Those who first entered Lascaux Cave were astounded to find a number of other unique forms of artistic expression. Perhaps the most impressive was an outline of a child’s hand and forearm. Although such primitive techniques of representing the“artists” themselves were not uncommon in prehistoric cave sites, archaeologists were impressed particularly by this tiny reminder of the community of painters who executed the frescos at Lascaux, simply because it was the only such hand to be found among such a large number and variety of representations of animals.

Indeed, the number and variety of animals found depicted at Lascaux were not the only things that impressed those who found them; the uniqueness of (apparent) symbolism was equally striking. Some paintings contain simple symbols to tell a “practical” story. This is the case of what later came to be called the “falling horses,” which are depicted in chaotic disorder, often upside down, to represent primitive man’s common method of hunting such prey by driving them off the edges of precipices. Other scenes contain elements that were much too complex for the first observers of the paintings to comprehend beyond the mere state of wonder they engendered. This is the case with the so-called Apocalyptic Beast, which appears prominently in the main hall of the cavern. This animal figure may have represented an ox or a prehistoric rhinoceros. The body is massive and sagging, as if in a late state of pregnancy, and spotted with curious oval-shaped rings. Other features appear to be grossly distorted, such as the tiny head and neck on the otherwise massive beast. Most perplexing for the first observers, who could not even begin to interpret the meaning of what they had found, were the “horns” of the unidentifiable Apocalyptic Beast. These appear as straight, rigid sticks capped by peculiar “tufts” that bear no resemblance even to now-extinct animals known to have existed in this prehistoric period.

In addition to these visually impressive features of the Lascaux paintings, an announcement came from Breuil immediately after his first viewing of the site that would alter the theoretical bases for scientific observation of prehistoric cave paintings. Drawing on his previous experience nearby at Font de Gaume (Les Eyzies), where he had identified partial remains of paintings that had been painted over in the Magdalenian archaeological period (c. 15,000 b.c.e. to 10,000 b.c.e.), Breuil hypothesized that the Lascaux paintings were considerably older than the Magdalenian period. Although the archaeologists who found the Lascaux paintings retained full respect for the previously unequaled paintings at Altamira, Spain, which many called the “Sistine Chapel of Magdalenian art,” specialists looking at this new discovery in 1940 were nearly certain that they would be able to push the origins of prehistoric art back to a much earlier age, christened by Breuil with the name “Perigordian.”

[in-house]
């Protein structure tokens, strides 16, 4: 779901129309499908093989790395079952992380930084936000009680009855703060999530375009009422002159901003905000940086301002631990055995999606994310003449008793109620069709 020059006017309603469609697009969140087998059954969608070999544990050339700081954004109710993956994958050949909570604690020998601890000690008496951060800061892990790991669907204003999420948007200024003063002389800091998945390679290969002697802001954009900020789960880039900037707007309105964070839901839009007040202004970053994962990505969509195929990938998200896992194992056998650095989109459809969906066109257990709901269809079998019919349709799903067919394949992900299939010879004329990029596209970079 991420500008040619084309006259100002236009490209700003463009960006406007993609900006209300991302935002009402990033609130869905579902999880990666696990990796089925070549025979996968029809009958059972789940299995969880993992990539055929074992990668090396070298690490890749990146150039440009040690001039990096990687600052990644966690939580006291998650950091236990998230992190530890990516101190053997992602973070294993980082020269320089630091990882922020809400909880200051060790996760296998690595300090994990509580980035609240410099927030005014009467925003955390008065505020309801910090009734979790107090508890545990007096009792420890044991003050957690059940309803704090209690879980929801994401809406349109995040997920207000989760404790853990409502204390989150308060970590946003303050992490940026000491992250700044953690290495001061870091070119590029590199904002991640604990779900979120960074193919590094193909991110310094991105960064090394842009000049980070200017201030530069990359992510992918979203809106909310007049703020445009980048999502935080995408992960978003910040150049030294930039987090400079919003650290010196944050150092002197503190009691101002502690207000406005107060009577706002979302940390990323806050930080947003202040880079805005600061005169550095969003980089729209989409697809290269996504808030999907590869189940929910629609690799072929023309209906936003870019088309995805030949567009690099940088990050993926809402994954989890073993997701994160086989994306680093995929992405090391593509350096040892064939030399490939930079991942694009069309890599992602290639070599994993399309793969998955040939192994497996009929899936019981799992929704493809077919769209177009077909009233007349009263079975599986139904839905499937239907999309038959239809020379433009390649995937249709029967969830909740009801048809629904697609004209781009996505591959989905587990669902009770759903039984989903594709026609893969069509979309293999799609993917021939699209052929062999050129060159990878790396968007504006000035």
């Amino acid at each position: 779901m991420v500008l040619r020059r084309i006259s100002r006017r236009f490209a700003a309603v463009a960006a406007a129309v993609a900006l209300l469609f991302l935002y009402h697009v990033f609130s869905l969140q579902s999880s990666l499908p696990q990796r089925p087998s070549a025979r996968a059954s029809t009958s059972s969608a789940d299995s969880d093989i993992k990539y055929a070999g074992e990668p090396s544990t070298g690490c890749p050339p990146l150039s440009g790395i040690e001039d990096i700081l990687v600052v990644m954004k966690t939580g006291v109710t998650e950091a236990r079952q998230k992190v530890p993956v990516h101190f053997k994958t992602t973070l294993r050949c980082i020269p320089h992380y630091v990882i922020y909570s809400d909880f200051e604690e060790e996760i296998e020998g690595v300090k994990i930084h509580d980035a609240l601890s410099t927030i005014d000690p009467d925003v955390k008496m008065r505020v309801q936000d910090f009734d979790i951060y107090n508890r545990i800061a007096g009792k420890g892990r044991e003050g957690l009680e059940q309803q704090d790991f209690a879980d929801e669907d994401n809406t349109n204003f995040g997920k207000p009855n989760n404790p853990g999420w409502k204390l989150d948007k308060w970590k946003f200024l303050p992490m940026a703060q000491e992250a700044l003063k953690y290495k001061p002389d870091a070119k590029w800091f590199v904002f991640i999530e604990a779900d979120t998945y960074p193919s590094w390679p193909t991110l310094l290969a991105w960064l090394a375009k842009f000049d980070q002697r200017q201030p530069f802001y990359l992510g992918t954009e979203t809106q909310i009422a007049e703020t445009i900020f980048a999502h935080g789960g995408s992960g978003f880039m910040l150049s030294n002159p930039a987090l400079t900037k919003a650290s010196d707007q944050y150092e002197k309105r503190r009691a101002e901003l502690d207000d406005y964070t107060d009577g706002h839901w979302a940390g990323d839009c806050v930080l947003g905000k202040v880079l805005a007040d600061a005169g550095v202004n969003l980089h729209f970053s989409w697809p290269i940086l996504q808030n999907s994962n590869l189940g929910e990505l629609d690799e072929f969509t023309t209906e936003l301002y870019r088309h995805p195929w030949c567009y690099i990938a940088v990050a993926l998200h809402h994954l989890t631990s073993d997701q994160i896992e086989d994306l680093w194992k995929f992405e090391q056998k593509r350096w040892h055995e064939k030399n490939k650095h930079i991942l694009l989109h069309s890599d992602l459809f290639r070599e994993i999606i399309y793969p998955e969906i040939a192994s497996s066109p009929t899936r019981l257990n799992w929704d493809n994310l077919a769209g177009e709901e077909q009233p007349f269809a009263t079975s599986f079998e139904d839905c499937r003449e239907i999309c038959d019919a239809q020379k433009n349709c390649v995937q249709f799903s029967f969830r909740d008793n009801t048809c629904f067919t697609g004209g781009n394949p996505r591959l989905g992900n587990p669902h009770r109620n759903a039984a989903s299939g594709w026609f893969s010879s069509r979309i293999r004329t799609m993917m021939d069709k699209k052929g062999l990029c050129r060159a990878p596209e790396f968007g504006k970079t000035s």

Painting in the Great Hall of the Bulls, Lascaux Cave.

Although from the early nineteenth century archaeologists had studied a fairly wide range of artifacts left behind in Paleolithic human settlements in various areas of Western Europe, it was the discovery, in 1868, of the now famous Cantabrian site at Altamira that provided the first evidence that prehistoric Aurignacian and Magdalenian human cultures (dating from about 25,000 to 15,000, and 15,000 to 10,000 years ago, respectively) practiced painting on the interior walls of subterranean caverns. On the ceilings of the caverns at Altamira was an extraordinary panorama of polychrome paintings of animals, mainly gigantic bisons, together with pictographs that some thought represented huts and roofs, or, possibly symbolic figures. Some were made up of checkers, squares, and dots. There were also some engraved (not painted) “semihuman” forms. Later, specialists studying the Altamira site suggested that such pictographs held a key to ritual practices carried out by late Paleolithic human communities.

The main disappointments associated with the Altamira site, somewhat in contrast to several other important, if less spectacular, discoveries made a few years later in the Gironde and Dordogne departments of France (specifically at Pair-non-Pair and at La Mouthe, respectively), involved chronological dating. If archaeologists were in general agreement that the first forms of human art as archaeologists understand it appeared in the Aurignacian period (c. 25,000 b.c.e. to 15,000 b.c.e.), they seemed to be at a loss for making any finer distinctions concerning stages of artistic development leading to a “crossover” into the relatively sophisticated Magdalenian period (15,000 b.c.e. to 10,000 b.c.e.).

Both the Pair-non-Pair and La Mouthe sites, partially because of the more primitive techniques used to paint much less finished figures, but also because of archaeological artifacts found in them, were considered to be of Aurignacian origin. For some time, however, no one knew how to tie these earliest known paintings to the very considerable number of more “advanced” works associated with the Magdalenian period.